Talent mismatch causing problems for businesses

Friday 11 April 2014

Failing to employ the right people to do the job at hand is costing businesses in terms of  productivity and recruitment expenditure, according to PwC research, suggesting that contractors could be the answer to plug the gap.

The study 'Adapt to survive', commissioned by LinkedIn, showed that poor talent adaptability is draining the economy of millions of pounds. In the 11 markets analysed, it is believed total losses could be as much as £96 billion.

Researchers analysed interactions from LinkedIn's network of 277 million professionals and information on 2,600 from PwC's Saratoga database. Focusing on five key talent behaviours in 11 markets, it compared the UK's ability to match talent with that of the Netherlands, which was deemed to be the most adaptable market.

It was revealed that Britain is losing out on £940 million of additional productivity by failing to unlock it's talent.

This also leads to recruitment costs of £270 million, with companies haemorrhaging cash the longer it takes to find the right candidates.

While the UK is still the second most adaptable country based on its Talent Adaptability Score, there is more that can be done.

Michael Rendell, partner and global head of HR services practice at PwC, said: "Businesses’ growth strategies are changing and many UK CEOs recognise that they don’t currently have the right people with the right skills in the right places to achieve their aspirations.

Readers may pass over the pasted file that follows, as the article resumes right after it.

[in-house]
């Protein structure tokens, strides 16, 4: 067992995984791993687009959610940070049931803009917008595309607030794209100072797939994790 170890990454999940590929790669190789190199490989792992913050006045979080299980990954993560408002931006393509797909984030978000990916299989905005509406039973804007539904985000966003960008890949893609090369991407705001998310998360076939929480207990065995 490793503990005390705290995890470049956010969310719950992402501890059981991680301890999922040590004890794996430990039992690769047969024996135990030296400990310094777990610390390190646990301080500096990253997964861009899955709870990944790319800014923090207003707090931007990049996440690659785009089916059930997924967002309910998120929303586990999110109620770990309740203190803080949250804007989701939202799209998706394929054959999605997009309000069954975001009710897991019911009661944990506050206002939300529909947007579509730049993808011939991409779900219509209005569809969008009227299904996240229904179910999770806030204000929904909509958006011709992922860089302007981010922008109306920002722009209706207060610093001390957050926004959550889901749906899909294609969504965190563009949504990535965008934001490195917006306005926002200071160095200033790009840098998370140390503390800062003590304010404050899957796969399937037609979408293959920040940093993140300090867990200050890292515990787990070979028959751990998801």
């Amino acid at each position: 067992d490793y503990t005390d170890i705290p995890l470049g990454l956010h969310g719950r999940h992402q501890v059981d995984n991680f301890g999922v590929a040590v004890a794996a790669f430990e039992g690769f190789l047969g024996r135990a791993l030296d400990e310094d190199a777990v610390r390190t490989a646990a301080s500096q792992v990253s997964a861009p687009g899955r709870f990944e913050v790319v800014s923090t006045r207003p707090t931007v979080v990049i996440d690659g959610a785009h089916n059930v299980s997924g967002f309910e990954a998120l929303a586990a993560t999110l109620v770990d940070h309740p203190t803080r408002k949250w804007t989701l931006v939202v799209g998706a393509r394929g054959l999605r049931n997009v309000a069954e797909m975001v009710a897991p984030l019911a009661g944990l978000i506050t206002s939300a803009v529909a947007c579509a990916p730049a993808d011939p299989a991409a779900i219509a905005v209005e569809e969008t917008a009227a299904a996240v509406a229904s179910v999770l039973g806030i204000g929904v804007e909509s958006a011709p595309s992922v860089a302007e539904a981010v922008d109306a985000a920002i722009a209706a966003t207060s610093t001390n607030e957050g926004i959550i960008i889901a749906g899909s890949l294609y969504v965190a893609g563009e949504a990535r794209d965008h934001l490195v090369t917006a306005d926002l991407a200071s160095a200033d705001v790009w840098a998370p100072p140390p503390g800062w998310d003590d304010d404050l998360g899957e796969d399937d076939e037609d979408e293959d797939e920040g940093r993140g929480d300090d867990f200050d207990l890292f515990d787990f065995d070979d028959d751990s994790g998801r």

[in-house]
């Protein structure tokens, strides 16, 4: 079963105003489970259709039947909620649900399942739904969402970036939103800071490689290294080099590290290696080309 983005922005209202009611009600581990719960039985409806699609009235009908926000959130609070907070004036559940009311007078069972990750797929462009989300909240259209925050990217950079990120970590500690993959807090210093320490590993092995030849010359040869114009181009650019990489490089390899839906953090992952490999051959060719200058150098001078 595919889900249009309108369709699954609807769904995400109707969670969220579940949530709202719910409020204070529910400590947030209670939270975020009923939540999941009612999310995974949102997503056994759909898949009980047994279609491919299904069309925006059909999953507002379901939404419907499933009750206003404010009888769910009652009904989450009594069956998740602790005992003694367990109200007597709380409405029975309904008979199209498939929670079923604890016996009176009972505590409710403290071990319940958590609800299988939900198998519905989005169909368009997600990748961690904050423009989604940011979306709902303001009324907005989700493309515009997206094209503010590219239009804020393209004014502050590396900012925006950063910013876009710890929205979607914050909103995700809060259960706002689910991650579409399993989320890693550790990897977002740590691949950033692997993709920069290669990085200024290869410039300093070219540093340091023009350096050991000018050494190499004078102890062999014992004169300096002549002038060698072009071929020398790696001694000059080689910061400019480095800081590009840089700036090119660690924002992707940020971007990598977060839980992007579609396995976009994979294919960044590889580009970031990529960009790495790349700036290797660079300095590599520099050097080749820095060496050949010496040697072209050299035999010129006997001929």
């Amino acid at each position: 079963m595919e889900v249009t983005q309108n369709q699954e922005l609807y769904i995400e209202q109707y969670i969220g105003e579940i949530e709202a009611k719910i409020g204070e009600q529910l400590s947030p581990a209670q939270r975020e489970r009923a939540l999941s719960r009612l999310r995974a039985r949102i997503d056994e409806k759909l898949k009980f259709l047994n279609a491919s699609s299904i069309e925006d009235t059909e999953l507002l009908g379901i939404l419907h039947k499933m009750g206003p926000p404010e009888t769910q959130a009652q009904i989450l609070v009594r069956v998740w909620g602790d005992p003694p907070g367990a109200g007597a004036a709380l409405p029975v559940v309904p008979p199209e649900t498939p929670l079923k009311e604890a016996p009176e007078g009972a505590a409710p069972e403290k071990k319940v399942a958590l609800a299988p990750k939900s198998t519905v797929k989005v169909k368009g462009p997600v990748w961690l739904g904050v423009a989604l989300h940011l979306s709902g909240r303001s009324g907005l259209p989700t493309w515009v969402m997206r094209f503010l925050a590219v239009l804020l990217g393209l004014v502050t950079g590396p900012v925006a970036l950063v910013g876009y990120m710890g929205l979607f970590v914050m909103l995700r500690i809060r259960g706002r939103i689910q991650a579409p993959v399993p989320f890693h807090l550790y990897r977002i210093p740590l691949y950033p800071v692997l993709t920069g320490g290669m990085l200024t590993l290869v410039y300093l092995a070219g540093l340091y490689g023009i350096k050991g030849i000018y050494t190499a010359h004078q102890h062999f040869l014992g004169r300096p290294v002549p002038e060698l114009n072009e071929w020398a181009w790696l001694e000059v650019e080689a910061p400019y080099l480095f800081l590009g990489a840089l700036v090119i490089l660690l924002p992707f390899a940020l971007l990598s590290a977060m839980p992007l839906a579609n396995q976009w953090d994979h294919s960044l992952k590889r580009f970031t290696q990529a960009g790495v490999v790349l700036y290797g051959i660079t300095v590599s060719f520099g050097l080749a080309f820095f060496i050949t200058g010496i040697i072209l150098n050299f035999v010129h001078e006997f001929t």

"Instead of a skills gap hampering growth plans, organisations need to be better at matching talent to opportunities. This includes using analytics to identify skills that are central to the business strategy now and in the future, improving internal mobility and rewarding people who display new and adaptable skills."

So where does this leave contractors? They certainly have a role to play in dealing with the talent mismatch. With proven professional track records and skills, they can help to plug the gap until the right candidate is found, while supporting companies in their efforts to manage the skills shortage.

Freelancers are aware of how they can benefit businesses too and are already taking full advantage of the opportunities available to them.

Demand is high and the PCG's latest 'Freelancer Confidence Index' showed that over the next 12 months, 33.5 per cent of contractors expect their business to be better off.

Over the last three months alone, 17.9 per cent claim their revenue has gone upwards.

In the next year, 26.7 per cent of freelancers expect to experience a rate rise from the average daily contractor rate of £500.

What's more, 73 per cent of self-employed individuals have not been unwillingly out of work for the last three months, indicating that they increasingly being used by businesses to fill a gap.

During the first three months of the year, just 14.7 per cent of contractors spent more than a month out of work.

This led to a balance of +25.7 per cent being recorded for the availability of contracts in Q1 2014.

By Victoria McDonnell

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